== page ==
Posted tagged ‘Judika Illes’

Podcast 51 – Magical Places

April 29, 2013

Podcast 51 – Magical Places

Summary

This time around, we’re looking at a variety of magical locations from legend, myth, and folklore. Plus we have the results of our Spring Lore Contest!

Play:

Download: Episode 51 – Magical Places
Play:

 -Sources-

We draw much of our primary theme from Judika Illes’ Element Encyclopedia of Witchcraft (and you can find a lot of that information in condensed form in Judika’s Weiser Field Guide to Witches).

Also:

  • Cory mentions Neil Gaiman’s The Graveyard Book, which is an excellent read if you like magical cemetery stories.
  • Laine cites the classic “Allegory of the Cave,” which is definitely worth a read.
  • We also mention the episode on “The Horned Women,” which involves a magical well.

We apologize for the echo effect in the first ten minutes of the show. It does go away and get better right around minute eleven.

If you have feedback you’d like to share, email us or leave a comment. We’d love to hear from you!

Don’t forget to follow us at Twitter!

 Promos & Music
Title music:  “Homebound,” by Jag, from Cypress Grove Blues.  From Magnatune.

Promo 1- Inciting a Riot
Promo 2 – The iPod Witch

Blog Post 130 – War Water

June 7, 2011

In my Spelled Out section of Podcast 30, I gave the recipe and basic uses of a conjure formula called War Water. For those who didn’t have a pen handy, I thought now would be a good time to provide a little of the provenance, process, and practice surrounding this mixture.

War Water, which is also commonly called Mars Water or Iron Water, is in its most essential form, simply water in which iron has been allowed to rust. The presence of iron in the water gives it a reddish-brown hue, looking a bit like blood even in some cases. Draja Mickaharic makes a good case for why iron’s presence in the water empowers it:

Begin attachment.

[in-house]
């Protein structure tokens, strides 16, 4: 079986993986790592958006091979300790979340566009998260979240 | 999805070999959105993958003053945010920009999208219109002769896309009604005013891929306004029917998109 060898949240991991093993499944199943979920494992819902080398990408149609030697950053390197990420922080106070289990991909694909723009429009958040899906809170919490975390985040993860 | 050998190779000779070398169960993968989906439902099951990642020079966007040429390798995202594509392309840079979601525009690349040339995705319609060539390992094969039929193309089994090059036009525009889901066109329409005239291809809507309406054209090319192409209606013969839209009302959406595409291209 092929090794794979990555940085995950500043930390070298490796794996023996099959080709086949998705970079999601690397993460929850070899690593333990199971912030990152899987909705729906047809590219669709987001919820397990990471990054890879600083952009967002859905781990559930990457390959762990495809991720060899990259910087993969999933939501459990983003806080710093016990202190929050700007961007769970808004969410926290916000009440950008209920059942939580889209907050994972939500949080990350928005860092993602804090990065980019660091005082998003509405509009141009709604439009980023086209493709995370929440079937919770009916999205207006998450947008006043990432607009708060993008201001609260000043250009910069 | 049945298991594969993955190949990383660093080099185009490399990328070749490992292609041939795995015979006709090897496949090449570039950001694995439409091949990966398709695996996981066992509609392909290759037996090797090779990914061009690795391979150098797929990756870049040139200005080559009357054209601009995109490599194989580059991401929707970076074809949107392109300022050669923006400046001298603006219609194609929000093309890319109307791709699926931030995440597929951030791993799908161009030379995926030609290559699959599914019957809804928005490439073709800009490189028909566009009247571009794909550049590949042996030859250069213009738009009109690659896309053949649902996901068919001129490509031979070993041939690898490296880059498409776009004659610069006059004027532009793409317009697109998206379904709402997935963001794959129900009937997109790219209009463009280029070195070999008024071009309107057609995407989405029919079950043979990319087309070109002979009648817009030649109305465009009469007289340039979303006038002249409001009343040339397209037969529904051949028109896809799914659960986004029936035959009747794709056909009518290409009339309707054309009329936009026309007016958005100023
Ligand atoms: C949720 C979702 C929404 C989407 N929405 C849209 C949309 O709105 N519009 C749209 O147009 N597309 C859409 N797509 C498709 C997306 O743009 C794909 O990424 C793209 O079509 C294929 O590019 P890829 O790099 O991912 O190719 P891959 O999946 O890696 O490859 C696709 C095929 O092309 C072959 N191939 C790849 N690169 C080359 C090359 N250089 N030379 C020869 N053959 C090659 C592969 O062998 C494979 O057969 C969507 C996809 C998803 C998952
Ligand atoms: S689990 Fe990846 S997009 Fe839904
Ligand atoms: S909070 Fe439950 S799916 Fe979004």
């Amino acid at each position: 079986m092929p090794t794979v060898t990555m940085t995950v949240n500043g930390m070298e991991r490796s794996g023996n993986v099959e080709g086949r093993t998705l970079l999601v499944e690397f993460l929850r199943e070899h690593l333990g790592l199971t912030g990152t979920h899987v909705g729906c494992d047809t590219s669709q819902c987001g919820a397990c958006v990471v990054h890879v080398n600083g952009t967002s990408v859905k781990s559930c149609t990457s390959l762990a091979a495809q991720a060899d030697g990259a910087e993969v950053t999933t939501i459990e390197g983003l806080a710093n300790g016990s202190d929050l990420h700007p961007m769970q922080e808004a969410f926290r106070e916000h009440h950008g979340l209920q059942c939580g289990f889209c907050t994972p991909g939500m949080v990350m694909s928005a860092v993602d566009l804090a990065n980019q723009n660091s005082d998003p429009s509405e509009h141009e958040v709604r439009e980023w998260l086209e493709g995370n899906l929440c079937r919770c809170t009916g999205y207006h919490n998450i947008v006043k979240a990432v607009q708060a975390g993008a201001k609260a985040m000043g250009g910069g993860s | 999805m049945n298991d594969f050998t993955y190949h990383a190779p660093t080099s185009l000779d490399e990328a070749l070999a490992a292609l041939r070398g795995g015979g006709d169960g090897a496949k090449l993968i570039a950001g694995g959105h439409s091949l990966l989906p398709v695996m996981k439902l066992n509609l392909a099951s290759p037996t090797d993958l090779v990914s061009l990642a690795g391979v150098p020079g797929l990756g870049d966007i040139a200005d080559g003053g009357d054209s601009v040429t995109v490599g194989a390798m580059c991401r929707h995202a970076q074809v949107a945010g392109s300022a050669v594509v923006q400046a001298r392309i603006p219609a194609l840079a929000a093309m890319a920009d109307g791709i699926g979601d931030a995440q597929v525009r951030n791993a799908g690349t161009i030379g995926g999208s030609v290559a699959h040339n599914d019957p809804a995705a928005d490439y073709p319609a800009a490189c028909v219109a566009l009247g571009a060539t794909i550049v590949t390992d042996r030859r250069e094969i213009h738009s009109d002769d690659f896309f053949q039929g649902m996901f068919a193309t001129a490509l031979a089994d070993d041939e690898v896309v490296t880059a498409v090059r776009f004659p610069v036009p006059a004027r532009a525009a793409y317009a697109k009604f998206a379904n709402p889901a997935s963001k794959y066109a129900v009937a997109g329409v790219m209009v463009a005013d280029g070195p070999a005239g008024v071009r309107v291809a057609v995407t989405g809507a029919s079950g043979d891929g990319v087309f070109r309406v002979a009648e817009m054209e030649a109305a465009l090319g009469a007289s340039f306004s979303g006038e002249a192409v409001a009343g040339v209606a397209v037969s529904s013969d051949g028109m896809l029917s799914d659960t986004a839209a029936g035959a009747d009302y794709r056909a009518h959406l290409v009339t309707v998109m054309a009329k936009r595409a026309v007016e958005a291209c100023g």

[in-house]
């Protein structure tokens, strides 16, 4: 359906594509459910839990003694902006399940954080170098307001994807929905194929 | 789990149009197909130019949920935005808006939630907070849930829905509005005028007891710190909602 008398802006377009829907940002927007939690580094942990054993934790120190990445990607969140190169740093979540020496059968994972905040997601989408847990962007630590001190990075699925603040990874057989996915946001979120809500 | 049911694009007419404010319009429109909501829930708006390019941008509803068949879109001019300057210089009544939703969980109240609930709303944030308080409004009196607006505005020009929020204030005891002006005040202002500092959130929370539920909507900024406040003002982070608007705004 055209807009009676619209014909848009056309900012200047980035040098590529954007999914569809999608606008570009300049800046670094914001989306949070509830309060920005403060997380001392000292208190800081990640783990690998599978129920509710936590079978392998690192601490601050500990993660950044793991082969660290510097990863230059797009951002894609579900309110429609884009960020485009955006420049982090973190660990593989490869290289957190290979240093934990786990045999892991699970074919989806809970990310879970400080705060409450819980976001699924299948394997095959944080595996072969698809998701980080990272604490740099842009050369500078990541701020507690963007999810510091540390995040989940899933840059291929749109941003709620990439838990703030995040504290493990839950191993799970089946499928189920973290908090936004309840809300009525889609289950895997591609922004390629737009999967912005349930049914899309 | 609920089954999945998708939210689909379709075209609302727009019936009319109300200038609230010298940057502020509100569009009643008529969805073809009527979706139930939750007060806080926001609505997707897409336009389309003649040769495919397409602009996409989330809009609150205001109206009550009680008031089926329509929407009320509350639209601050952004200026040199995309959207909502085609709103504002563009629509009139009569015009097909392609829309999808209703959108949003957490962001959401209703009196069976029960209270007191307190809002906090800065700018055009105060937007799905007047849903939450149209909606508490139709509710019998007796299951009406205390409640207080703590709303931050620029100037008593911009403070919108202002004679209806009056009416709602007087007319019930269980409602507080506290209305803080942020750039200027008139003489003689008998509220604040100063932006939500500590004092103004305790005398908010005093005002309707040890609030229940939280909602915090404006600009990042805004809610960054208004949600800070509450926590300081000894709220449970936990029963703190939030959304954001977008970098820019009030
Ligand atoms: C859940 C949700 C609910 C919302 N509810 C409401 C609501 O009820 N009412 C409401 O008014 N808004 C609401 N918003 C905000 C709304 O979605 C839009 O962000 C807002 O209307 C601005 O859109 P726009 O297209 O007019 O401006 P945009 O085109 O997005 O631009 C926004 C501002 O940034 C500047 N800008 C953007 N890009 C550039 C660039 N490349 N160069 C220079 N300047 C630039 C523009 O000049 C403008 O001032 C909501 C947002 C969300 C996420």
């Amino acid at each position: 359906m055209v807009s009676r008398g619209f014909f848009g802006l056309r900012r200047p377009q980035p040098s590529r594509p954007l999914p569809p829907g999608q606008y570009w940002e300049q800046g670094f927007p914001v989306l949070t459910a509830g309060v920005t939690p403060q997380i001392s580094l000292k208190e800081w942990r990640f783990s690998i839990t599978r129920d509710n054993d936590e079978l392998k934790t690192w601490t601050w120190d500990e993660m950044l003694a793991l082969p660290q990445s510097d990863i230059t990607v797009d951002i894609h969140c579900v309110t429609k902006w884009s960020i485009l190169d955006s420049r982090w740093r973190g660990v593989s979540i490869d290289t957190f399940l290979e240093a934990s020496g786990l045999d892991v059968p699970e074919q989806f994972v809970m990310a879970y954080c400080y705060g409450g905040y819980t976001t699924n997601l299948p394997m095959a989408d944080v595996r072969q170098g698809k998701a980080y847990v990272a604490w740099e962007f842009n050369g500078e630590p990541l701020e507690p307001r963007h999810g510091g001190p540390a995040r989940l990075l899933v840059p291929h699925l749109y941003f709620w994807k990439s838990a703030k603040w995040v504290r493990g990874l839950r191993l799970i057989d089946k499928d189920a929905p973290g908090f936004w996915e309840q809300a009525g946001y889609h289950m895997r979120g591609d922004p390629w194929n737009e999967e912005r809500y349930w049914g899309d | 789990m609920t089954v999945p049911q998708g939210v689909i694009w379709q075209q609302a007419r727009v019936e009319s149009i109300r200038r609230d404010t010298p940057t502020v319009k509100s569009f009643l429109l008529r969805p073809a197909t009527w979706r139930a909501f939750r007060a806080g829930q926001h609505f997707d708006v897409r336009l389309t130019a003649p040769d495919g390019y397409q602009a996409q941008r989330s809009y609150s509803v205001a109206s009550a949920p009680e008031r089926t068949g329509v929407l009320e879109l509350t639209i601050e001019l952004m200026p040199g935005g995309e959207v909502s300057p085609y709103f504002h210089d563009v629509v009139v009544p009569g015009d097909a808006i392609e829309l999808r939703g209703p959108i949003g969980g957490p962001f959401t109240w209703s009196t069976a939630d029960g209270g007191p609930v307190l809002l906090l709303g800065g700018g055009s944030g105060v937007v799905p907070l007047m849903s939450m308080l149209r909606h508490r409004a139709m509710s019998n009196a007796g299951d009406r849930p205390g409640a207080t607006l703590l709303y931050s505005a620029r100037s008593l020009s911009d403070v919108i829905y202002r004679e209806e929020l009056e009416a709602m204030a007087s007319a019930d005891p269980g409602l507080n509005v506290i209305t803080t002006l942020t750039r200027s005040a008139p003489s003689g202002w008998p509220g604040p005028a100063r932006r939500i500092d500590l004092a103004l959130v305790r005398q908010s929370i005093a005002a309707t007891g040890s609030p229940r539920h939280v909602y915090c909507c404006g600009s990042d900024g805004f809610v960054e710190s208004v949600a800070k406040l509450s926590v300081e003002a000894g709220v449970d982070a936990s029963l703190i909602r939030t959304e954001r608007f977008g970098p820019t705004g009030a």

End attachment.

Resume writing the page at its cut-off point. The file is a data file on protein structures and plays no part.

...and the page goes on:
“Iron is the metal of the planet Mars, the planet astrologers credit with ruling warfare and combat, as well as sex. Used either for defense or attack, war water is a strong carrier of the negative emotional energy used in magical battles” (Century of Spells, p. 27).

Mickaharic also points out that the formula was originally used to treat anemia (an iron deficiency in the blood), though far better treatments are now available. Cat Yronwode notes on her site that the Martian association indicates that it is not originally an African recipe: “Since the Roman god Mars was the god of war and his symbolic metal was iron, it seems pretty clear that War Water is a European contribution to hoodoo” (“War Water” par. 1). Despite its origins, however, this particular magical mixture is firmly planted in hoodoo and conjure practice now.

So how does a person make War Water? Almost every source—except one—agree that the basic recipe involves putting cut iron of some type into a container, covering it with a bit of water, and letting it rust. There are plenty of variations, sometimes depending on the intent, and sometimes just depending on who’s telling you how to make it. Judika Illes breaks down the formula by intent:

Protective War Water

  • Iron nails (cut iron), ones that rust easily
  • Enough water to cover nails in a mason jar
  • Let rust for about 7-10 days (open periodically to allow oxidation)
  • Keep adding water as the rust builds
  • Strain and use as needed (but discard if bacteria form)

Malevolent War Water

  • Thunderstorm water in a jar
  • Rusty nails, sulfur, and urine

(Encylopedia of 5000 Spells, p. 1080)

This formulation is essentially the same as the one found in Draja Mickaharic’s Century of Spells, though Mickaharic’s version is a bit looser, calling for about 3/4 pound of cut iron nails in a 2 quart bottle. These are covered with tap water and allowed to rust. After the rust begins, more water is added, and the bottle is covered (though occasionally uncovered for rusting purposes).

The alternative recipe comes from the normally quite reputable Zora Neale Hurston’s “Hoodoo in America,” in which she describes War Water as “Oil of Tar in water (filtered)” (p. 412). Oil of Tar is essentially a thick distillate of creosote or burned pine resin—which is carcinogenic and dangerous. A reasonable substitution for Oil of Tar would be turpentine, another pine distillate with slightly less caustic properties. However, almost every formulary I found other than Hurston’s had separate distinctions for War Water and a formula called “Tar Water,” which is much more like Hurston’s recipe and which is used to remove psychic sludge from one’s life. I would then conclude that Hurston recorded the Tar Water recipe as a War Water recipe in error, or quite possibly an editor inserted this formula without knowing the difference (which commonly happened to Hurston’s work).